1. Bridging the gap between OPAC and bookshelves: A user often goes back and forth between an OPAC terminal and bookshelves, so that a tool like a bookshelf browser coupled with an OPAC will be helpful.
  2. Improving accessibilty to a librarian: It is crucial especially for remote users to have improved communication tools for collaborating with the librarian. This is because, even if OPACs and electronically accessible materials are well-provided, the users need specialized assistance.
From these considerations, the following guidelines for OPAC usability improvement were derived. It seems obvious that a collaboration environment for a library will be implemented using a well-designed CSCW tool on a high-performance workstation on a high-performance network. However, from a practical viewpoint, we should examine the feasibility of collaborative reference work in a conventional environment consisting of conventional workstations, personal computers and network.

Enhancing Usability of OPAC

OPAC has been the most common tool for library users and librarians, and it will be also commonly used in digital libraries. It is obvious that well-designed GUI improves user-friendliness especially for novice users. OPAC with a bookshelf-like browser of bibliographical data would be useful from a practical point of view, even if the bookshelf on a display does not look like a physical bookshelf. The advantages of the bookshelf-like interface are: 1) users can find not only a book retrieved via retrieval commands but also from a glance at other books placed on the same bookshelf, 2) the structure of bookshelves is semantically organizable, and 3) the display order of books is modifiable as needed.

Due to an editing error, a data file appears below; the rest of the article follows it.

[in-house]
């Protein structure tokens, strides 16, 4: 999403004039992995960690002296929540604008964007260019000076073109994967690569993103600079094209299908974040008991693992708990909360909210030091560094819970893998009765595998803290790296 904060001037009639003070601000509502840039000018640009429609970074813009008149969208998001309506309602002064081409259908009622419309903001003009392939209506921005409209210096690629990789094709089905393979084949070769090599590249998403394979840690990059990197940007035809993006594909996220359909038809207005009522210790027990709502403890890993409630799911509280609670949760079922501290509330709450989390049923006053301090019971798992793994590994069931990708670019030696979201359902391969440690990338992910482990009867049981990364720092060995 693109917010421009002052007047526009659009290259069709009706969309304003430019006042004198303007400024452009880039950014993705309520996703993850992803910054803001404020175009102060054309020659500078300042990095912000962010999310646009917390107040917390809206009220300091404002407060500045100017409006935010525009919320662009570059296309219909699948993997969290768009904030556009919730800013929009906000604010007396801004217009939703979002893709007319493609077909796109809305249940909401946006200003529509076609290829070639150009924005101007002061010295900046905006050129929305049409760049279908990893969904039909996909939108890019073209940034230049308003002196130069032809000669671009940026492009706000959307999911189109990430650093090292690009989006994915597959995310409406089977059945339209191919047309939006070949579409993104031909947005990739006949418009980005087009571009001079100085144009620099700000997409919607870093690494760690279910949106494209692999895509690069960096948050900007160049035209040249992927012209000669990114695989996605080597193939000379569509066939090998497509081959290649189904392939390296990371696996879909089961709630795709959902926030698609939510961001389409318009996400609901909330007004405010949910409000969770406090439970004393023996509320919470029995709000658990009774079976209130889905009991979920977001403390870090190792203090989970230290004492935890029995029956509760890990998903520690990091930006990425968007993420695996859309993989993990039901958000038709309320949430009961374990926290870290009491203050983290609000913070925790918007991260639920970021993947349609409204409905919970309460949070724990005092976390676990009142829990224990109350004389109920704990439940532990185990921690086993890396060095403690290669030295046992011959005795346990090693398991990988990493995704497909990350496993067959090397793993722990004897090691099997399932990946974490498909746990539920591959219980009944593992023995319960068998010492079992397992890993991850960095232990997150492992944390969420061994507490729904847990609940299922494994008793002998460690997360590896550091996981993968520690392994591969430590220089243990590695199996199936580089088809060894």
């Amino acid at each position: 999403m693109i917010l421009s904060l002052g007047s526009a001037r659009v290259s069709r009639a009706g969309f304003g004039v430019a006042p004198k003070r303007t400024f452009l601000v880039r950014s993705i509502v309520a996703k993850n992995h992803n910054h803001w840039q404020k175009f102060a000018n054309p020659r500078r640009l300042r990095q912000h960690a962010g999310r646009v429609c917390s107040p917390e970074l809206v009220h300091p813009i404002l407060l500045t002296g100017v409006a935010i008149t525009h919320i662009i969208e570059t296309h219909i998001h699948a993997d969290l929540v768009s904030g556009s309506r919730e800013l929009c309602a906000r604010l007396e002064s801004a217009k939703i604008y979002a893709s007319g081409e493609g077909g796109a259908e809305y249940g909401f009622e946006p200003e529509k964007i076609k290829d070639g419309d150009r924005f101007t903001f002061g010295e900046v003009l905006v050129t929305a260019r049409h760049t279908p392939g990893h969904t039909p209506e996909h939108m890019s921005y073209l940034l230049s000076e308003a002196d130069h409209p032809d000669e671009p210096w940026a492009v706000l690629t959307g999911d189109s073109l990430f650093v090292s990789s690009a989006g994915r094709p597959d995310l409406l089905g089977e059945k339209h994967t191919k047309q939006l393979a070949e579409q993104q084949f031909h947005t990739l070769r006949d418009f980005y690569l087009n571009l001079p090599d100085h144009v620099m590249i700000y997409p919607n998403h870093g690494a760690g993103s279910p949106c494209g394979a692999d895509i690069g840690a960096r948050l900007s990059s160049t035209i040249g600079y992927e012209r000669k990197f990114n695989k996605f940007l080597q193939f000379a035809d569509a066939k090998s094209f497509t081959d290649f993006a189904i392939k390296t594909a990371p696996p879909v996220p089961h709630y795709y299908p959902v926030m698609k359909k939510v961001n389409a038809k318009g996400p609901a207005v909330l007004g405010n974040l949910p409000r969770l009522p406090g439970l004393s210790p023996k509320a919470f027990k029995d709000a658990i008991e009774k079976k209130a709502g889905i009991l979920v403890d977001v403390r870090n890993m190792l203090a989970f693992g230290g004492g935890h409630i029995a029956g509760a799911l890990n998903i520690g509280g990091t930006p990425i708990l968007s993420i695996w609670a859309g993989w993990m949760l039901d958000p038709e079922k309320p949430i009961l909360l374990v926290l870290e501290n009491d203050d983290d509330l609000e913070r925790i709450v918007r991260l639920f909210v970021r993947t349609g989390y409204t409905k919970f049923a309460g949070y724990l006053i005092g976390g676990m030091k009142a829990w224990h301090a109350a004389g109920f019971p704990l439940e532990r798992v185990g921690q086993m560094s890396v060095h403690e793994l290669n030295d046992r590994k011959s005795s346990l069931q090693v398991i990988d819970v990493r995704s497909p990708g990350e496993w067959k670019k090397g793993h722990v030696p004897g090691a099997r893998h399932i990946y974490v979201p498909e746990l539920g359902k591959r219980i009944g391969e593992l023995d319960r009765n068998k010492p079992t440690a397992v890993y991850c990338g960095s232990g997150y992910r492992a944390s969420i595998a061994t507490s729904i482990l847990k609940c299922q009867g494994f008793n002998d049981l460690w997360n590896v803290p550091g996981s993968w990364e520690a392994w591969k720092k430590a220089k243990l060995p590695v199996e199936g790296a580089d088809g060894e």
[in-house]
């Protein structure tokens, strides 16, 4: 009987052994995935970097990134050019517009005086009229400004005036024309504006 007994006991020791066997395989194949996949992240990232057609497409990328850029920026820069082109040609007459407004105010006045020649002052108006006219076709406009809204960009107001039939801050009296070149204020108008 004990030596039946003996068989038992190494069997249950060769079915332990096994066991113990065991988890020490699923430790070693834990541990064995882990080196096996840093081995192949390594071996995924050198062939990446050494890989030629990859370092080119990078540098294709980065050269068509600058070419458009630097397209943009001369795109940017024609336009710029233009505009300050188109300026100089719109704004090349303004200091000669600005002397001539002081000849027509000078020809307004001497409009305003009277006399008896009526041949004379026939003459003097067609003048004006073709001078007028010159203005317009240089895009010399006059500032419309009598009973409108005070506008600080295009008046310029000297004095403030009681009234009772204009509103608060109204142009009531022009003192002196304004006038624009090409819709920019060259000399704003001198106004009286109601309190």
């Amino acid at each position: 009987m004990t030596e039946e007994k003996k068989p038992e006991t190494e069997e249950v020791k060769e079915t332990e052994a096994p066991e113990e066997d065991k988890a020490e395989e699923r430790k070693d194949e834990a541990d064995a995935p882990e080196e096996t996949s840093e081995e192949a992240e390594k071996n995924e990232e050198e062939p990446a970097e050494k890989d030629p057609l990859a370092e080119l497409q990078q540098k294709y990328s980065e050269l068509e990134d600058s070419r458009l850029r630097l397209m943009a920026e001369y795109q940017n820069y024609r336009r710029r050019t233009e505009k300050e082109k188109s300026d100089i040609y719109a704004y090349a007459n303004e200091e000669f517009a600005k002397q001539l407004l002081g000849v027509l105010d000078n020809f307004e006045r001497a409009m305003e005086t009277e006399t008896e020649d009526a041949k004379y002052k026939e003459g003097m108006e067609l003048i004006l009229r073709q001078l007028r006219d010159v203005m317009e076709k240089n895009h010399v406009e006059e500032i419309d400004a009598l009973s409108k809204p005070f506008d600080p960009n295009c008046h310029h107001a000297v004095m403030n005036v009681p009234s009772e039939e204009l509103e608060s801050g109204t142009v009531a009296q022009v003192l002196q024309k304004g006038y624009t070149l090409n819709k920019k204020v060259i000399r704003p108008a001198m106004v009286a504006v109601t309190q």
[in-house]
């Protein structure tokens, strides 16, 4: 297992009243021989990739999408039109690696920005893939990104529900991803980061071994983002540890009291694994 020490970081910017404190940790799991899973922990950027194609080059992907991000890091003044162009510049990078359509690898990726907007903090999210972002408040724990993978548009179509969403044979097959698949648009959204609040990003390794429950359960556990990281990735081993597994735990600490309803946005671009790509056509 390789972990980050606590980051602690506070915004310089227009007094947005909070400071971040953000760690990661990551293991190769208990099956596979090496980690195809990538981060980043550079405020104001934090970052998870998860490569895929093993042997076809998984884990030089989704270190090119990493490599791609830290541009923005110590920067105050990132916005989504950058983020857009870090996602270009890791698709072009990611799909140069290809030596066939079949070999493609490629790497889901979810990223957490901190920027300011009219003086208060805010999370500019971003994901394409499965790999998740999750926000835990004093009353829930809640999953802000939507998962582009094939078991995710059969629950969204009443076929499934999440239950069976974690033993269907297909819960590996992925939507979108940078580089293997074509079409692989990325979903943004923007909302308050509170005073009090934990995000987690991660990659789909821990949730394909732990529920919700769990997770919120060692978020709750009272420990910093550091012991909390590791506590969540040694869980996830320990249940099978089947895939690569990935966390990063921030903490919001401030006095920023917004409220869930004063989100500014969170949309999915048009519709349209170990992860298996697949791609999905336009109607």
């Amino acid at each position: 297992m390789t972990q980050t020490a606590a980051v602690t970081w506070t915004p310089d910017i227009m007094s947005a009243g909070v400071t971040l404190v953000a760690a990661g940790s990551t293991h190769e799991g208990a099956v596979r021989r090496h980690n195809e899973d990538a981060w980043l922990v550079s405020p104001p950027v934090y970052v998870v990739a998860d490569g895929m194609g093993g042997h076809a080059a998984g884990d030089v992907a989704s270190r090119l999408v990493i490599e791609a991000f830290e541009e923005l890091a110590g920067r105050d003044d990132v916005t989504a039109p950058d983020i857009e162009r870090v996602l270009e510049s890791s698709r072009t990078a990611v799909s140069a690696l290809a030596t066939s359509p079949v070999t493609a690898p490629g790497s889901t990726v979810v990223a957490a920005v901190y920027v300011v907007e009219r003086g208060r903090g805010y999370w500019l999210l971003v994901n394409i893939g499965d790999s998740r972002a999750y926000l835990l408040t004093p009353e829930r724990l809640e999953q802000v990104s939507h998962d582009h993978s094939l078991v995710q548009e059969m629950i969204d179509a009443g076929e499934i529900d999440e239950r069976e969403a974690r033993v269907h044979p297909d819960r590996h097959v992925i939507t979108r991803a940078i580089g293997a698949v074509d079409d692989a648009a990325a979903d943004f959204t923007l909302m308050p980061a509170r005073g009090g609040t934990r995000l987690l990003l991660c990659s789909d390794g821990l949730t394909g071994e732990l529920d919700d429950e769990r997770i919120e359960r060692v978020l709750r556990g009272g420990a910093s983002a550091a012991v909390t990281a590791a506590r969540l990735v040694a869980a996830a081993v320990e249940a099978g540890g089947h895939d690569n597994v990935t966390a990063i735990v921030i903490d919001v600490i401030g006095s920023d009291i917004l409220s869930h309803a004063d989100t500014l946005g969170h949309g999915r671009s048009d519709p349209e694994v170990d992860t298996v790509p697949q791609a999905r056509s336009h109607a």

HOPAC[hopac] has a bookshelf-like interface organization based on the Dewey Classification System. Its hierarchical structure helps a user move his/her viewpoint in the space of books and documents. The Book Shelf window of HOPAC does not look like a physical bookshelf. In addition to the text-based presentation, the authors consider that images of books and bookshelves would help users find books. The number of book images displayable on a display at a same time is obviously smaller than the number of book title texts. This fact looks disadvantageous, but too much information on a display is not friendly to users. The image-oriented bookshelf has the advantage that users can immediately see the size of a book without reading detailed bibliographic information. In addition, we can embed icons into a book image which represent such information as the book being checked-out, having duplications, one of series books, and so on.

Collaboration by Library Users and Librarian

The librarian is an important information resource in a library, and we cannot fully take advantage of a library without his/her help. A digital library will not necessarily be a fully automated librarian-less library, but will have to provide intelligent collaborative services of librarians.